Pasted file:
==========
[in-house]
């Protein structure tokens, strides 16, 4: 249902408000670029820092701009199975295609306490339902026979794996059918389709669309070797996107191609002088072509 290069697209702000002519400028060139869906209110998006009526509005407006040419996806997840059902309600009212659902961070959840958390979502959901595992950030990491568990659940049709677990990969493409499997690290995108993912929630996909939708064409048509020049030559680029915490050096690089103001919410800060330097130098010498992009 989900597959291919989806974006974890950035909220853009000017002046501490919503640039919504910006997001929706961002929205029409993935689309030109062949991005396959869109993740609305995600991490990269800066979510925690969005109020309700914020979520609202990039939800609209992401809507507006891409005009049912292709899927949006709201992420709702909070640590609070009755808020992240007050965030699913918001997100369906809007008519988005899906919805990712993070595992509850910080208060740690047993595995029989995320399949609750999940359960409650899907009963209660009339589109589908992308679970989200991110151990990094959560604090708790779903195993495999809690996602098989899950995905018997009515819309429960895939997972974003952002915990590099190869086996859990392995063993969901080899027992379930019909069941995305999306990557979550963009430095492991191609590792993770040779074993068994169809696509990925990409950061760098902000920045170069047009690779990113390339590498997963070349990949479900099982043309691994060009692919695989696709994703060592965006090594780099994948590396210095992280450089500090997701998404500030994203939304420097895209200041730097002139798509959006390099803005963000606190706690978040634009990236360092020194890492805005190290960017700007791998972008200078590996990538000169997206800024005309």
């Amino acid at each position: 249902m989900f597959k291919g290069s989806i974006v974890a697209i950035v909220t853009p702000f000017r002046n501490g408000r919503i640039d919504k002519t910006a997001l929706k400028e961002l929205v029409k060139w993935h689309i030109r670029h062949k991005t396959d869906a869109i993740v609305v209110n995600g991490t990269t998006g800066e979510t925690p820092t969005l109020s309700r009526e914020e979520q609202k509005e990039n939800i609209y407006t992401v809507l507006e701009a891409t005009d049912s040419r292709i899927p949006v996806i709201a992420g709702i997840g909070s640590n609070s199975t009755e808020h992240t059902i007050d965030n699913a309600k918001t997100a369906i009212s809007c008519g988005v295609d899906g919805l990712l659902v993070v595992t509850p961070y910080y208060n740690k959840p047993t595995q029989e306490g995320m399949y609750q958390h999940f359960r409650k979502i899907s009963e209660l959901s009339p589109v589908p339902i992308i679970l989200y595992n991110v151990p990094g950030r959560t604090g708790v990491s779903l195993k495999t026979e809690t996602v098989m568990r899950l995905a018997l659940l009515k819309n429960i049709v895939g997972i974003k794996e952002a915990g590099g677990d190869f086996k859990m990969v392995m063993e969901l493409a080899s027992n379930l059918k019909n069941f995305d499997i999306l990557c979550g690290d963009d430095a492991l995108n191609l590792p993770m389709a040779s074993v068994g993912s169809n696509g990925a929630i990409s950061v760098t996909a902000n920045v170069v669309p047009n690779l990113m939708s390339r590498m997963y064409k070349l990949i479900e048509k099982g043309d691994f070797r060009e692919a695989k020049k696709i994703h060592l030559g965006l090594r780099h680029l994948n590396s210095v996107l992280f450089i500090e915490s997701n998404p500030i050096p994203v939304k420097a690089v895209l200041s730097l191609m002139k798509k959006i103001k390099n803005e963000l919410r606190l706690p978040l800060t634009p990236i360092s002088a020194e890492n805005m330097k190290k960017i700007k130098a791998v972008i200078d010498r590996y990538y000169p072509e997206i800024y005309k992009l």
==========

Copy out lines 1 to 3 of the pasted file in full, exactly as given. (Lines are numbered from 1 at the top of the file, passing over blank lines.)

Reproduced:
[in-house]
């Protein structure tokens, strides 16, 4: 249902408000670029820092701009199975295609306490339902026979794996059918389709669309070797996107191609002088072509 290069697209702000002519400028060139869906209110998006009526509005407006040419996806997840059902309600009212659902961070959840958390979502959901595992950030990491568990659940049709677990990969493409499997690290995108993912929630996909939708064409048509020049030559680029915490050096690089103001919410800060330097130098010498992009 989900597959291919989806974006974890950035909220853009000017002046501490919503640039919504910006997001929706961002929205029409993935689309030109062949991005396959869109993740609305995600991490990269800066979510925690969005109020309700914020979520609202990039939800609209992401809507507006891409005009049912292709899927949006709201992420709702909070640590609070009755808020992240007050965030699913918001997100369906809007008519988005899906919805990712993070595992509850910080208060740690047993595995029989995320399949609750999940359960409650899907009963209660009339589109589908992308679970989200991110151990990094959560604090708790779903195993495999809690996602098989899950995905018997009515819309429960895939997972974003952002915990590099190869086996859990392995063993969901080899027992379930019909069941995305999306990557979550963009430095492991191609590792993770040779074993068994169809696509990925990409950061760098902000920045170069047009690779990113390339590498997963070349990949479900099982043309691994060009692919695989696709994703060592965006090594780099994948590396210095992280450089500090997701998404500030994203939304420097895209200041730097002139798509959006390099803005963000606190706690978040634009990236360092020194890492805005190290960017700007791998972008200078590996990538000169997206800024005309």
């Amino acid at each position: 249902m989900f597959k291919g290069s989806i974006v974890a697209i950035v909220t853009p702000f000017r002046n501490g408000r919503i640039d919504k002519t910006a997001l929706k400028e961002l929205v029409k060139w993935h689309i030109r670029h062949k991005t396959d869906a869109i993740v609305v209110n995600g991490t990269t998006g800066e979510t925690p820092t969005l109020s309700r009526e914020e979520q609202k509005e990039n939800i609209y407006t992401v809507l507006e701009a891409t005009d049912s040419r292709i899927p949006v996806i709201a992420g709702i997840g909070s640590n609070s199975t009755e808020h992240t059902i007050d965030n699913a309600k918001t997100a369906i009212s809007c008519g988005v295609d899906g919805l990712l659902v993070v595992t509850p961070y910080y208060n740690k959840p047993t595995q029989e306490g995320m399949y609750q958390h999940f359960r409650k979502i899907s009963e209660l959901s009339p589109v589908p339902i992308i679970l989200y595992n991110v151990p990094g950030r959560t604090g708790v990491s779903l195993k495999t026979e809690t996602v098989m568990r899950l995905a018997l659940l009515k819309n429960i049709v895939g997972i974003k794996e952002a915990g590099g677990d190869f086996k859990m990969v392995m063993e969901l493409a080899s027992n379930l059918k019909n069941f995305d499997i999306l990557c979550g690290d963009d430095a492991l995108n191609l590792p993770m389709a040779s074993v068994g993912s169809n696509g990925a929630i990409s950061v760098t996909a902000n920045v170069v669309p047009n690779l990113m939708s390339r590498m997963y064409k070349l990949i479900e048509k099982g043309d691994f070797r060009e692919a695989k020049k696709i994703h060592l030559g965006l090594r780099h680029l994948n590396s210095v996107l992280f450089i500090e915490s997701n998404p500030i050096p994203v939304k420097a690089v895209l200041s730097l191609m002139k798509k959006i103001k390099n803005e963000l919410r606190l706690p978040l800060t634009p990236i360092s002088a020194e890492n805005m330097k190290k960017i700007k130098a791998v972008i200078d010498r590996y990538y000169p072509e997206i800024y005309k992009l």